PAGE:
The independent third-party audit of the protection systems of the states would help in situations such as demand and supply surges and help in preventing grid failure. The eagerly awaited report to be presented in response to the calling attention motion called in the Lok Sabha has also said that UFRs didn’t work, rendering the power system defence plans useless.

UBS Investment Research in a 3 August report said, “It is clear that India needs to step up investment on transmission infrastructure to match the growing power generation capacity. This is virtually impossible if the financial health of SEBs (state electricity boards) remains precarious. This event is a wake-up call for policymakers to address the structural issues in the sector (a mismatch between the cost of power and end-user tariffs, under-investment in T&D)."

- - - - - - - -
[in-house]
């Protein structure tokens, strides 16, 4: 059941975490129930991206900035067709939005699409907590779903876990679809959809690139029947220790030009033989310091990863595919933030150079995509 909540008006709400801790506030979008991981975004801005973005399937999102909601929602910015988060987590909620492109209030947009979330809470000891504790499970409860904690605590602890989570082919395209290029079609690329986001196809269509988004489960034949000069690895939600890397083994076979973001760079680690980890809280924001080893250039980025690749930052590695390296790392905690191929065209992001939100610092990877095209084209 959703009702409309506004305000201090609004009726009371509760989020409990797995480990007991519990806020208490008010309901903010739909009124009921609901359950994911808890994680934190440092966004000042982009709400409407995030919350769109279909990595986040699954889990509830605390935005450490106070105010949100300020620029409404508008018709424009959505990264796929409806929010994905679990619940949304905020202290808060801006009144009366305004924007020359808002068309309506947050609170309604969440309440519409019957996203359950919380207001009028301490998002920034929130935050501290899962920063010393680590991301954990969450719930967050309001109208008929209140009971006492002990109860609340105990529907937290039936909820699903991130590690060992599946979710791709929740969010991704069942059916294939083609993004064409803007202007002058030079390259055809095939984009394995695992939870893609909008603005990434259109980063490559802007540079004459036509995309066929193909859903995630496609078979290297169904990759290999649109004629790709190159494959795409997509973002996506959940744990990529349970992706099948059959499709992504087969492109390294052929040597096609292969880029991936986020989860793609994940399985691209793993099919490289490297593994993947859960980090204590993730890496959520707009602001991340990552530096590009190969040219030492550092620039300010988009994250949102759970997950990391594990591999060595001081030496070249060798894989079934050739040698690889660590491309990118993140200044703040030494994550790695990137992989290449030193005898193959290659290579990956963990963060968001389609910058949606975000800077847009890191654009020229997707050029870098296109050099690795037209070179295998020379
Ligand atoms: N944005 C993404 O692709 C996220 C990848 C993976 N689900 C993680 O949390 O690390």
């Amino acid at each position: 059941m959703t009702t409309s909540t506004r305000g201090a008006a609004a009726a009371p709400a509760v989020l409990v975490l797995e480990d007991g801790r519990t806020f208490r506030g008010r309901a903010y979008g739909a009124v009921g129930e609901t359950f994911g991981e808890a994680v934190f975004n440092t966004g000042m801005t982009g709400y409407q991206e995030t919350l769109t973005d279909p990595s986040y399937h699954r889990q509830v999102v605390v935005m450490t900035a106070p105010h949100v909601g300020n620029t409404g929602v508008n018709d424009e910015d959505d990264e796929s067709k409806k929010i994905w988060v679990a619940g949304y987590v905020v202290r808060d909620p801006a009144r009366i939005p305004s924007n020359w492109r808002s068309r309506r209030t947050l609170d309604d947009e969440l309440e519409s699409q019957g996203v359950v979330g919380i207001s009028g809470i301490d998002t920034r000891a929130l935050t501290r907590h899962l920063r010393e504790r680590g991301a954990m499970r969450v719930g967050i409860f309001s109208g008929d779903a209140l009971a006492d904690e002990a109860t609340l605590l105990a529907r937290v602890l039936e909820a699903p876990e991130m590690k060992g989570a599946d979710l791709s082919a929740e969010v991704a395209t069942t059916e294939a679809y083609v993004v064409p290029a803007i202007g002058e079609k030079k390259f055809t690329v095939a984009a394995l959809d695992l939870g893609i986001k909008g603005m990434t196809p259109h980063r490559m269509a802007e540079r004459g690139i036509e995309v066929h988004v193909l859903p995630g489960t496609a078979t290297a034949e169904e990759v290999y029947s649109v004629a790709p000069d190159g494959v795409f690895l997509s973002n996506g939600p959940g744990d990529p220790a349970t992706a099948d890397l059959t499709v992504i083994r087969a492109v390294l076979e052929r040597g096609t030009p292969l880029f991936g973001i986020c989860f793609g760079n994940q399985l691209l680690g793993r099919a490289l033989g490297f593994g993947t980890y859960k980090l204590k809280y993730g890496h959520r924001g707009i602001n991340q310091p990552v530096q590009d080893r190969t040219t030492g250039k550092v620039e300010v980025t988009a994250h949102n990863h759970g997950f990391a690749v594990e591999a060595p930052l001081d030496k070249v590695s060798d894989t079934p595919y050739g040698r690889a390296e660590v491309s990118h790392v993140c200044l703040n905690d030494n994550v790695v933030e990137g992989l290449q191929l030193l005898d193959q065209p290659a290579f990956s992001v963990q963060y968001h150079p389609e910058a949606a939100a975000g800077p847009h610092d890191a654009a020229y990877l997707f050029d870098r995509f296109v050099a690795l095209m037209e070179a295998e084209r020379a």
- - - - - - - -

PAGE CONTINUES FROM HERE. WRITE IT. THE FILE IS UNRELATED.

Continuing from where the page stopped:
India plans to deploy smart grids that will help utilities detect, isolate and correct problems. Northern states such as Delhi, Uttar Pradesh, Punjab, Haryana, Rajasthan, Uttarakhand, Himachal Pradesh and Jammu and Kashmir aim to prevent grid failures such as those that took place by setting up defence mechanisms such as islanding. This would isolate the fallout of a grid disturbance on the national power grid, restricting it to a particular region, or also allow a particular region or essential service to isolate itself in the event of a grid failure. While the eastern grid supplies power to Bihar, Jharkhand, Orissa, West Bengal and Sikkim, the north-eastern grid supplies electricity to Assam, Manipur, Meghalaya, Nagaland, Tripura, Arunachal Pradesh and Mizoram.

PGCIL owns and operates around 95,009 circuit km of transmission lines and has lined up a 1 trillion capital expenditure for the 12th Plan period (2012-17).